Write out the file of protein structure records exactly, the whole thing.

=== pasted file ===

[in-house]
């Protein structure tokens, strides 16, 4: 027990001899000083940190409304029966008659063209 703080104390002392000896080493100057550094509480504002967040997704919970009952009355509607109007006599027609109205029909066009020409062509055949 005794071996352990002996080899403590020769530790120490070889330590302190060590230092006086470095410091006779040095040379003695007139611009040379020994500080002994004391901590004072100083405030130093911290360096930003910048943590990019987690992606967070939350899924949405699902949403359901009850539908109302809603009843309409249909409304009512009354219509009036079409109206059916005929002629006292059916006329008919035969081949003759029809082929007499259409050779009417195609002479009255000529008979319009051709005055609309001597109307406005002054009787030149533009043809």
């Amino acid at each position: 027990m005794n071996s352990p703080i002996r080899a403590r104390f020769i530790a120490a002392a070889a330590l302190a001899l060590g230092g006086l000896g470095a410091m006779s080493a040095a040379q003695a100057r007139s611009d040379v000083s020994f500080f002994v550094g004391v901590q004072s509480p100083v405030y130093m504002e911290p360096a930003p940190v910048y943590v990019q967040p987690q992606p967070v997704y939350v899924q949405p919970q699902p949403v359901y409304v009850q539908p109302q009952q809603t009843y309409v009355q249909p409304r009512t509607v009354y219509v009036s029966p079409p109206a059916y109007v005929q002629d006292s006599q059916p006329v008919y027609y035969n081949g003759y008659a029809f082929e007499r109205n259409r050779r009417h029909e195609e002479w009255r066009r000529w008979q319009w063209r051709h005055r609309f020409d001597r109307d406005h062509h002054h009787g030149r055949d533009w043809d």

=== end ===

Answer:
[in-house]
């Protein structure tokens, strides 16, 4: 027990001899000083940190409304029966008659063209 703080104390002392000896080493100057550094509480504002967040997704919970009952009355509607109007006599027609109205029909066009020409062509055949 005794071996352990002996080899403590020769530790120490070889330590302190060590230092006086470095410091006779040095040379003695007139611009040379020994500080002994004391901590004072100083405030130093911290360096930003910048943590990019987690992606967070939350899924949405699902949403359901009850539908109302809603009843309409249909409304009512009354219509009036079409109206059916005929002629006292059916006329008919035969081949003759029809082929007499259409050779009417195609002479009255000529008979319009051709005055609309001597109307406005002054009787030149533009043809």
């Amino acid at each position: 027990m005794n071996s352990p703080i002996r080899a403590r104390f020769i530790a120490a002392a070889a330590l302190a001899l060590g230092g006086l000896g470095a410091m006779s080493a040095a040379q003695a100057r007139s611009d040379v000083s020994f500080f002994v550094g004391v901590q004072s509480p100083v405030y130093m504002e911290p360096a930003p940190v910048y943590v990019q967040p987690q992606p967070v997704y939350v899924q949405p919970q699902p949403v359901y409304v009850q539908p109302q009952q809603t009843y309409v009355q249909p409304r009512t509607v009354y219509v009036s029966p079409p109206a059916y109007v005929q002629d006292s006599q059916p006329v008919y027609y035969n081949g003759y008659a029809f082929e007499r109205n259409r050779r009417h029909e195609e002479w009255r066009r000529w008979q319009w063209r051709h005055r609309f020409d001597r109307d406005h062509h002054h009787g030149r055949d533009w043809d």